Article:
In the first 2008 residential-college primary, held Monday, Branfordians traded in ballots for beans to cast their votes.
In this, Yale’s first primary election of the political season, Senator Barack Obama carried the Branfordian vote with 55.4 percent while, former Yalie, Senator Hillary Clinton LAW ’73 came in at a distant second with 20.8 percent and John Edwards received 7.8 percent. Just 58 percent of Branfordians, or 269 students, participated in the mock primary, 84 percent of which voted Democratic.
The recent Yale Daily News campuswide poll, conducted between Dec. 31 and Jan. 2, also showcased Obama as the frontrunner. With 26.4 percent of the Yale undergraduate vote, Obama towered over Clinton, who took 12.1 percent. The News’ poll, which was sent to the entire undergraduate community, received 1,833 responses.
The election, the first of its kind ever conducted in a Yale residential college, according to Branford Master Steven Smith, was held in the Branford dining hall during lunch and dinner hours. Voting consisted of placing a garbanzo bean into a can labeled with the candidate of choice.
In an e-mail sent to the Branford community Sunday, Smith said he is trying to set the tone for more political debate on campus. He hopes to set a stage in which more colleges will follow suit by holding primaries around campus, he wrote.
Reviewing the results of the primary is only the beginning of getting an idea of the political breakdown on campus, Sophia Janowitz ’10 said.
“I think the primaries were a good idea, though I know we can’t predict the way people will vote in the upcoming primaries,” she said. “There will be a lot of change in the next weeks, but it is good to get a discussion started.”
Following the vote tally, two political science professors, Justin Fox and Khalilah Brown-Dean, led a discussion with a group of students. Brown-Dean, who teaches a class on voting rights and representation, said Obama’s popularity among voters was not surprising. Yalies, many of whom are first-time voters, have come to support Obama and the image of change that he perceives, she said.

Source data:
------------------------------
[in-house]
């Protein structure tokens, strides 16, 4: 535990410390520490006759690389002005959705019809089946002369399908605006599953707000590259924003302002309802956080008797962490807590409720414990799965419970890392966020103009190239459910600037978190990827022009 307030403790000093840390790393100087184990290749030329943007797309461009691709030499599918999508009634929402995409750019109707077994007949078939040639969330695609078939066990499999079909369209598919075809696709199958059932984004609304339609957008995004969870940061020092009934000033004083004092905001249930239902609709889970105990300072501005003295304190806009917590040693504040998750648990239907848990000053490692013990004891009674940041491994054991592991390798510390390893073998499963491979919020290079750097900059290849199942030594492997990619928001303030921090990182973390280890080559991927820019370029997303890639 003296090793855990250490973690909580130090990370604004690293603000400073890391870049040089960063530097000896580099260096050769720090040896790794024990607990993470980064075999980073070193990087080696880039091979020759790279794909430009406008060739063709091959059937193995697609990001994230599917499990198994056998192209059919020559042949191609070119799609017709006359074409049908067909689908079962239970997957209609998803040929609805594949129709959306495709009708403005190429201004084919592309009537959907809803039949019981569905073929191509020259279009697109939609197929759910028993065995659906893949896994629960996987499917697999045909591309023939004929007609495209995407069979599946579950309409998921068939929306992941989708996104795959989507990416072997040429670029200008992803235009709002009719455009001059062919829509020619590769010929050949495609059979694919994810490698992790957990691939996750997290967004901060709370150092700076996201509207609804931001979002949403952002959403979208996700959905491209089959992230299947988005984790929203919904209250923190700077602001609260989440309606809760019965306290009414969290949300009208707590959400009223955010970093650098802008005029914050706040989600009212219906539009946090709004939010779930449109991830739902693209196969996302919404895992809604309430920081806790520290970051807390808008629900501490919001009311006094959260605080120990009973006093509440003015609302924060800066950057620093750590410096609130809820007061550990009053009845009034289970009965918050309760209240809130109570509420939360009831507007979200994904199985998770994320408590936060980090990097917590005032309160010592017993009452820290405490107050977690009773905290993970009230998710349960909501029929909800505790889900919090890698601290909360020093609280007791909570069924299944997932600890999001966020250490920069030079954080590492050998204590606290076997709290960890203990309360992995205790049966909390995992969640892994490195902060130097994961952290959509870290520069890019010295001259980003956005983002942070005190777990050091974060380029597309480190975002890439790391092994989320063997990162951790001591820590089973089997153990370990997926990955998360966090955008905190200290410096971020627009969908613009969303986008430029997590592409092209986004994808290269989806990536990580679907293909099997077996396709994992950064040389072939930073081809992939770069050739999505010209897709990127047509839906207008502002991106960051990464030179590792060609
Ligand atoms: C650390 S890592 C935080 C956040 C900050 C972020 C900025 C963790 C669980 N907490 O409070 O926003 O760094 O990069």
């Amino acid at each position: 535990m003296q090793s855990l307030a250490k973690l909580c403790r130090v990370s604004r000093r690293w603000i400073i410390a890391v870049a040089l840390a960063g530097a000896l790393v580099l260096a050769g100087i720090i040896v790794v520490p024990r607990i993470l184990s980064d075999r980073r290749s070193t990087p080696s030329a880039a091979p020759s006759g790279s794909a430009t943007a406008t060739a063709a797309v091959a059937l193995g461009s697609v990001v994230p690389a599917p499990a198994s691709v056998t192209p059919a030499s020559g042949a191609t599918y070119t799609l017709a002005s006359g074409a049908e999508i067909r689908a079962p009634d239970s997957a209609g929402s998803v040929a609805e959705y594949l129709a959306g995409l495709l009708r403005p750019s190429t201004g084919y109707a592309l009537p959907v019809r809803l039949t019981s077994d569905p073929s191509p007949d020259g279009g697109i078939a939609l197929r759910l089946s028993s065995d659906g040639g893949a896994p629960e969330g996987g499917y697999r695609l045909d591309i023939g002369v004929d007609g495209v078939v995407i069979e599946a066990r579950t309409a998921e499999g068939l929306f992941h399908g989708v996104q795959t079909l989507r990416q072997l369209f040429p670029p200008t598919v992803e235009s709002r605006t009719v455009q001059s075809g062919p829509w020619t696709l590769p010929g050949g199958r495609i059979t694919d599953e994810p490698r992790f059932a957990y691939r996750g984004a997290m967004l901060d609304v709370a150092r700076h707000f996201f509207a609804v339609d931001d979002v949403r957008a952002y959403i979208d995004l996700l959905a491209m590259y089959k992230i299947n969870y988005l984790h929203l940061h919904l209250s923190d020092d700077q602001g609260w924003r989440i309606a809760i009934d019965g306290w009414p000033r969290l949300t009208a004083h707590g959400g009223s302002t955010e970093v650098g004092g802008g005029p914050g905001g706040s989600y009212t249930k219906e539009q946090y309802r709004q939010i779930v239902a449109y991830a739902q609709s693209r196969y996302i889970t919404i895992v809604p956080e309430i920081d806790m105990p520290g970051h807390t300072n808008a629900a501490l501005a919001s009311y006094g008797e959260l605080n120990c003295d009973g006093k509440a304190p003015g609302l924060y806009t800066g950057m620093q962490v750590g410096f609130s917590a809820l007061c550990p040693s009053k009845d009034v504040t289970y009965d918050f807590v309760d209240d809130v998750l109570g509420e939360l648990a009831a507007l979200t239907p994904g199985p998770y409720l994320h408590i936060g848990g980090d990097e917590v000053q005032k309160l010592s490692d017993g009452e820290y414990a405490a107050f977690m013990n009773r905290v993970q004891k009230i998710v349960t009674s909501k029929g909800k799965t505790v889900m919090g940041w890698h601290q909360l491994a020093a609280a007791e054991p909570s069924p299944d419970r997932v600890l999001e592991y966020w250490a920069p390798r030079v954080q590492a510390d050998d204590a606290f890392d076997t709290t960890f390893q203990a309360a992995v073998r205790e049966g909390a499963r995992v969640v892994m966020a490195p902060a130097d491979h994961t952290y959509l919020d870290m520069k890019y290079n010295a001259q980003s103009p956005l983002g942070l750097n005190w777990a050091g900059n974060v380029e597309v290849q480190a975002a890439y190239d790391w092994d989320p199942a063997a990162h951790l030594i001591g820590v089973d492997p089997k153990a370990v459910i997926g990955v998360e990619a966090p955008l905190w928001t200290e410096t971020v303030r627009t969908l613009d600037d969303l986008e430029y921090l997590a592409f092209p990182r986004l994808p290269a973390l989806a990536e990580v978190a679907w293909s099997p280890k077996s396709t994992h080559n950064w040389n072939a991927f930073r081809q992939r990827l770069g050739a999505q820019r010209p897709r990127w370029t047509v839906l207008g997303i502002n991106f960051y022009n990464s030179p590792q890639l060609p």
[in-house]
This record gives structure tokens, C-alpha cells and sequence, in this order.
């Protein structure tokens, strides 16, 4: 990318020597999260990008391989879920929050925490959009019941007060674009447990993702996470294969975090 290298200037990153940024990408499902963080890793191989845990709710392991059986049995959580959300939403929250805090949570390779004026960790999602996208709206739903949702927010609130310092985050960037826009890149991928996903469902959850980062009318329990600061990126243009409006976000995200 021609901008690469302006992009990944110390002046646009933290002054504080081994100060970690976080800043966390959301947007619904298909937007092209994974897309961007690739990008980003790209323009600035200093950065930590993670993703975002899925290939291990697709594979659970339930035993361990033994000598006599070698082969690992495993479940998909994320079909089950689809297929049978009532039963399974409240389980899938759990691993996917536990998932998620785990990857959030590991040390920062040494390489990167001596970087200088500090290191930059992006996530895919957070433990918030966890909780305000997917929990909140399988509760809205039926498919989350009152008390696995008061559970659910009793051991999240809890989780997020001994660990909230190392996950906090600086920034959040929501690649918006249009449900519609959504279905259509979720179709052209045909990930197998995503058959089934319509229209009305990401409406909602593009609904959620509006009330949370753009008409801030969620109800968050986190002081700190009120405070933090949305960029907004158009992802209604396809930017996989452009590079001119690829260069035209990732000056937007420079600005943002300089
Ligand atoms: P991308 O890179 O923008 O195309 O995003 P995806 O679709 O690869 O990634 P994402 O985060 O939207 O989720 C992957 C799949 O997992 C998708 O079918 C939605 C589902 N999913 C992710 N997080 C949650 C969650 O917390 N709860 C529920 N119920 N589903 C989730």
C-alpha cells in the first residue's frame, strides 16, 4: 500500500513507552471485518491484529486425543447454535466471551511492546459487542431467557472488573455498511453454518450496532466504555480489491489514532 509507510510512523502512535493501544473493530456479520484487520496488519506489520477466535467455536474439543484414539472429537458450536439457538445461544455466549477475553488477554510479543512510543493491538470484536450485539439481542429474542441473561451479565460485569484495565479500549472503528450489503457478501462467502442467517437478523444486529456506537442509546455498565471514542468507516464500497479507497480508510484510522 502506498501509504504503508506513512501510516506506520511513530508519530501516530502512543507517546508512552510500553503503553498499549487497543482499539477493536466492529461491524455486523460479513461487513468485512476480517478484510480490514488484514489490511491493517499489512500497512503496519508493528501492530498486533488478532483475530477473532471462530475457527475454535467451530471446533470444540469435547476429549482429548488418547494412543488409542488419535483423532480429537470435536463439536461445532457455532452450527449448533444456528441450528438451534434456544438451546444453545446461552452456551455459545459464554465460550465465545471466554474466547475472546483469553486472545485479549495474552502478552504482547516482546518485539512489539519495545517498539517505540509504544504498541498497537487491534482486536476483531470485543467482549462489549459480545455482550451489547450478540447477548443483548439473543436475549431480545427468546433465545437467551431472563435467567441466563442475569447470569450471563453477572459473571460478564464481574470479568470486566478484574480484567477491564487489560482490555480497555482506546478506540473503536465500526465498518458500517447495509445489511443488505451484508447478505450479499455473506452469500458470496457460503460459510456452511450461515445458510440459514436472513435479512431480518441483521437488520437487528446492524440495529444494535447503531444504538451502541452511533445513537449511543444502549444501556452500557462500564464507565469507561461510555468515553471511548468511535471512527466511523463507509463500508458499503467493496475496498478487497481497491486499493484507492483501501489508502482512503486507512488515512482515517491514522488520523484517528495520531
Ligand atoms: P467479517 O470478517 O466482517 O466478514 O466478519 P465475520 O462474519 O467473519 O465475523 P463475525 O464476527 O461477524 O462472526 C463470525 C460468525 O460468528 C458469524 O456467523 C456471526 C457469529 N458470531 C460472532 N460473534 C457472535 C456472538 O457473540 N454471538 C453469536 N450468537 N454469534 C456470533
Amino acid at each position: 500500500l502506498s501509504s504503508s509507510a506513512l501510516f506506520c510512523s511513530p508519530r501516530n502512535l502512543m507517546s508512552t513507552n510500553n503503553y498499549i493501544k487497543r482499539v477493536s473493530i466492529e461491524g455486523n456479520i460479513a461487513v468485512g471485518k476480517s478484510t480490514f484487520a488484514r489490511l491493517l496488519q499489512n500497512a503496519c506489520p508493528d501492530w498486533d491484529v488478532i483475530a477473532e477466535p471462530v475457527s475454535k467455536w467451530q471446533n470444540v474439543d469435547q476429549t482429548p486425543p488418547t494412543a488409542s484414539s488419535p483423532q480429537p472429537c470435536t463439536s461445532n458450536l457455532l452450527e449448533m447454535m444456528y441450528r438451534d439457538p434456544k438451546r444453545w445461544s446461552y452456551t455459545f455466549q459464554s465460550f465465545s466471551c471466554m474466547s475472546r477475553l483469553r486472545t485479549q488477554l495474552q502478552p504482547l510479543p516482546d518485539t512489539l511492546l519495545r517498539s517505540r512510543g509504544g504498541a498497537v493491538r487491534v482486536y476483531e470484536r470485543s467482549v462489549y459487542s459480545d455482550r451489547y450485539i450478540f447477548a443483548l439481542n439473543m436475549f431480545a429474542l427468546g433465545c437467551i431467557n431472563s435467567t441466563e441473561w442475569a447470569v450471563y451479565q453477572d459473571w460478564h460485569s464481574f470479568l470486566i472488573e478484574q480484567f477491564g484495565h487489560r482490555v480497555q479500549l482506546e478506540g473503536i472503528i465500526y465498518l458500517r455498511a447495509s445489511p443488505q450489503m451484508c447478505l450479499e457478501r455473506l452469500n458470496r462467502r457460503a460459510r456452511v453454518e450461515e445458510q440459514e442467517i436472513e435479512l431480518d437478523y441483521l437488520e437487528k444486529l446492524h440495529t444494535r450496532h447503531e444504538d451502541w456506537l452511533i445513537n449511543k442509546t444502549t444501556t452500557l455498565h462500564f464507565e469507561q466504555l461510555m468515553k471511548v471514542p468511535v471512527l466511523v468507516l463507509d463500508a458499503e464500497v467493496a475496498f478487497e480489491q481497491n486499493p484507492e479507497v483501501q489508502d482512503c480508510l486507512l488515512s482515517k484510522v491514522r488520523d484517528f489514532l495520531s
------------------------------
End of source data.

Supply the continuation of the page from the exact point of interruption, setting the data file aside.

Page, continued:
Allyson Goldberg ’08 said the primary offered a chance for the college to come together and discuss various political outlooks.
“It’s great to be able to flesh out political opinions in a comfortable, intellectual setting, before the actual primary,” she wrote in an e-mail after the primary. “It was particularly interesting to exchange differences in opinions and voting strategies between seniors — many of whom are second-time voters in a presidential election — and underclassmen, although we are in the same voting demographic category.”
During the discussion, students agreed that their main concern when voting was which candidate would change the perception of America internationally. When Branfordians explained why they voted the way they did, most mentioned voting for the candidate they thought would do the best in settling issues with the war in Iraq. The candidate that can best deal with the issues in Iraq will be the candidate that will help America’s foreign policies, several students interviewed agreed.
Though students said the Branford primary was well-coordinated, some had doubts about the integrity of the voting results because almost half of the Branford student body did not vote.
Other students, including Jonathan Janis ’10 said they would have preferred that the primary had been opened to more people, such as Branford faculty and dining hall workers instead of just students.
“I thought that it would have been nice for the entire community of Branford to vote,” he said.
Of the 16 percent of voters who voted Republican, 18 voted for Senator John McCain, seven voted for Mike Huckabee and fewer voted for the remaining Republican candidates.
Any future residential college primaries have not been announced.